MARXIST CRITICISM Marxist Criticism (1930s

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MARXIST CRITICISM
Marxist Criticism (1930s-present) on the Purdue OWL
Summary: This resource will help you begin the process of understanding literary
theory and schools of criticism and how they are used in the academy.
Contributors: Allen Brizee, J. Case Tompkins
Last Edited: 2010-04-21 08:25:17
Whom Does it Benefit?
Based on the theories of Karl Marx (and so influenced by philosopher Georg Wilhelm Friedrich Hegel), this
school concerns itself with class differences, economic and otherwise, as well as the implications and
complications of the capitalist system: "Marxism attempts to reveal the ways in which our socioeconomic
system is the ultimate source of our experience" (Tyson 277).
Theorists working in the Marxist tradition, therefore, are interested in answering the overarching question,
whom does it [the work, the effort, the policy, the road, etc.] benefit? The elite? The middle class? And Marxists
critics are also interested in how the lower or working classes are oppressed - in everyday life and in literature.
The Material Dialectic
The Marxist school follows a process of thinking called the material dialectic. This belief system maintains that
"...what drives historical change are the material realities of the economic base of society, rather than the
ideological superstructure of politics, law, philosophy, religion, and art that is built upon that economic base"
(Richter 1088).
Marx asserts that "...stable societies develop sites of resistance: contradictions build into the social system that
ultimately lead to social revolution and the development of a new society upon the old" (1088). This cycle of
contradiction, tension, and revolution must continue: there will always be conflict between the upper, middle,
and lower (working) classes and this conflict will be reflected in literature and other forms of expression - art,
music, movies, etc.
The Revolution
The continuing conflict between the classes will lead to upheaval and revolution by oppressed peoples and form
the groundwork for a new order of society and economics where capitalism is abolished. According to Marx, the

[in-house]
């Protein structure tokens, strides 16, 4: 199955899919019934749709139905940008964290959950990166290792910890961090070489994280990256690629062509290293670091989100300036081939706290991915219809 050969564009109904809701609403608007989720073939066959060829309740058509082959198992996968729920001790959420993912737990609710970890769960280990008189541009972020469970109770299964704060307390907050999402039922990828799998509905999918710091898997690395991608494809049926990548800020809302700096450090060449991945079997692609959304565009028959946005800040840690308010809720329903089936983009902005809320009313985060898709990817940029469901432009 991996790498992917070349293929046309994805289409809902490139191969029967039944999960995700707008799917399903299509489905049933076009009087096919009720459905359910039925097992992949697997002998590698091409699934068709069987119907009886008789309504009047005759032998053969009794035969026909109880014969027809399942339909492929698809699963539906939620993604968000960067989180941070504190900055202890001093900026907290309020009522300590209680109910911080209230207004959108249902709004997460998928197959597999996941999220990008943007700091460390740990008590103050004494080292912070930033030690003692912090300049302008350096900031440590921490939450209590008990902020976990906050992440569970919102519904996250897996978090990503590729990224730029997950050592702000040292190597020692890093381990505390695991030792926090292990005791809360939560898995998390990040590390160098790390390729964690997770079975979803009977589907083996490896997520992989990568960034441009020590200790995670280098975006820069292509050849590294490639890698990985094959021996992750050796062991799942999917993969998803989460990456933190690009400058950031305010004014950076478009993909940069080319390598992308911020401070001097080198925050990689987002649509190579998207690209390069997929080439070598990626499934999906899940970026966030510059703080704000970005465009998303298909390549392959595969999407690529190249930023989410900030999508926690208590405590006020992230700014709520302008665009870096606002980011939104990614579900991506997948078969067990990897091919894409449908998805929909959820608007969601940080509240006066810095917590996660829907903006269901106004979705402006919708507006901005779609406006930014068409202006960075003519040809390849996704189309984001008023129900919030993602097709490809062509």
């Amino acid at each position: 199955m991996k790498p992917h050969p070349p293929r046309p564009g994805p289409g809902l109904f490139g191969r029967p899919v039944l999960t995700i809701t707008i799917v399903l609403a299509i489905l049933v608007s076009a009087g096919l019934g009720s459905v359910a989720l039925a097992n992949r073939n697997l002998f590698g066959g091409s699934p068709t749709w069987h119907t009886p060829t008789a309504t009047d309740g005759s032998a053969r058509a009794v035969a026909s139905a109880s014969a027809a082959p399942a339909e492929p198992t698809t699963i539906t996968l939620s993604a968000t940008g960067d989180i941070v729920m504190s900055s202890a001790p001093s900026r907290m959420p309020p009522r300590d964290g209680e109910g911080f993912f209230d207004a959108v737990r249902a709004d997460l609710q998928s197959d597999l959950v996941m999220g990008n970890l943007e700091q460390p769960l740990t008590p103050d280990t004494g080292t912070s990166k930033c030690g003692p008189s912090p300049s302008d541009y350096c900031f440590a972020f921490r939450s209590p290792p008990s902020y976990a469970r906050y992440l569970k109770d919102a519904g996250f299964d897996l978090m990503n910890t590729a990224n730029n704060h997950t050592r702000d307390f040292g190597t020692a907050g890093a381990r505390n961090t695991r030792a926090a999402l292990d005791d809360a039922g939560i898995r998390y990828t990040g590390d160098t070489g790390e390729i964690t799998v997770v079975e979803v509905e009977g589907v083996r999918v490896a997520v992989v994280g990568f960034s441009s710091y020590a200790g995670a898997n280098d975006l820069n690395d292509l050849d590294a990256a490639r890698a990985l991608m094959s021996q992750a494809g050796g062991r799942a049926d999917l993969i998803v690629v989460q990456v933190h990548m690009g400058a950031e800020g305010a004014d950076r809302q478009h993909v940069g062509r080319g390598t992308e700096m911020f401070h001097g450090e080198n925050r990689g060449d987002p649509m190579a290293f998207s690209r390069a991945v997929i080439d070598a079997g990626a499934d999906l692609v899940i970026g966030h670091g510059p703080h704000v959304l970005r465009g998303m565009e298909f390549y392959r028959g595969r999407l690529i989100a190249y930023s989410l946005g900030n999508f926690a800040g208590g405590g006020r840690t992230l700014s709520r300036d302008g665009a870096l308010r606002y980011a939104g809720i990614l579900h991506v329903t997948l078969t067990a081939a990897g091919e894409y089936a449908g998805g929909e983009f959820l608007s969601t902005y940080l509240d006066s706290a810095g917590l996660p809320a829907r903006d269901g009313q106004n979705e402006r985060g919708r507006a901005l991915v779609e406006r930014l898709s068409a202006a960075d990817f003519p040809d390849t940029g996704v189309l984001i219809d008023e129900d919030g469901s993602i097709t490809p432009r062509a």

revolution will be led by the working class (others think peasants will lead the uprising) under the guidance of
intellectuals. Once the elite and middle class are overthrown, the intellectuals will compose an equal society
where everyone owns everything (socialism - not to be confused with Soviet or Maoist Communism).
Though a staggering number of different nuances exist within this school of literary theory, Marxist critics
generally work in areas covered by the following questions.
Typical questions:
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Whom does it benefit if the work or effort is accepted/successful/believed, etc.?
What is the social class of the author?
Which class does the work claim to represent?
What values does it reinforce?
What values does it subvert?
What conflict can be seen between the values the work champions and those it portrays?
What social classes do the characters represent?
How do characters from different classes interact or conflict?
Here is a list of scholars we encourage you to explore to further your understanding of this theory:
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Karl Marx - (with Friedrich Engels) The Communist Manifesto, 1848; Das Kapital, 1867; "Consciousness
Derived from Material Conditions" from The German Ideology, 1932; "On Greek Art in Its Time" from A
Contribution to the Critique of Political Economy, 1859
Leon Trotsky - "Literature and Revolution," 1923
Georg Lukács - "The Ideology of Modernism," 1956
Walter Benjamin - "The Work of Art in the Age of Mechanical Reproduction," 1936
Theodor W. Adorno
Louis Althusser - Reading Capital, 1965
Terry Eagleton - Marxism and Literary Criticism, Criticism and Ideology, 1976
Frederic Jameson - Marxism and Form, The Political Unconscious, 1971
Jürgen Habermas - The Philosophical Discourse of Modernity, 1990
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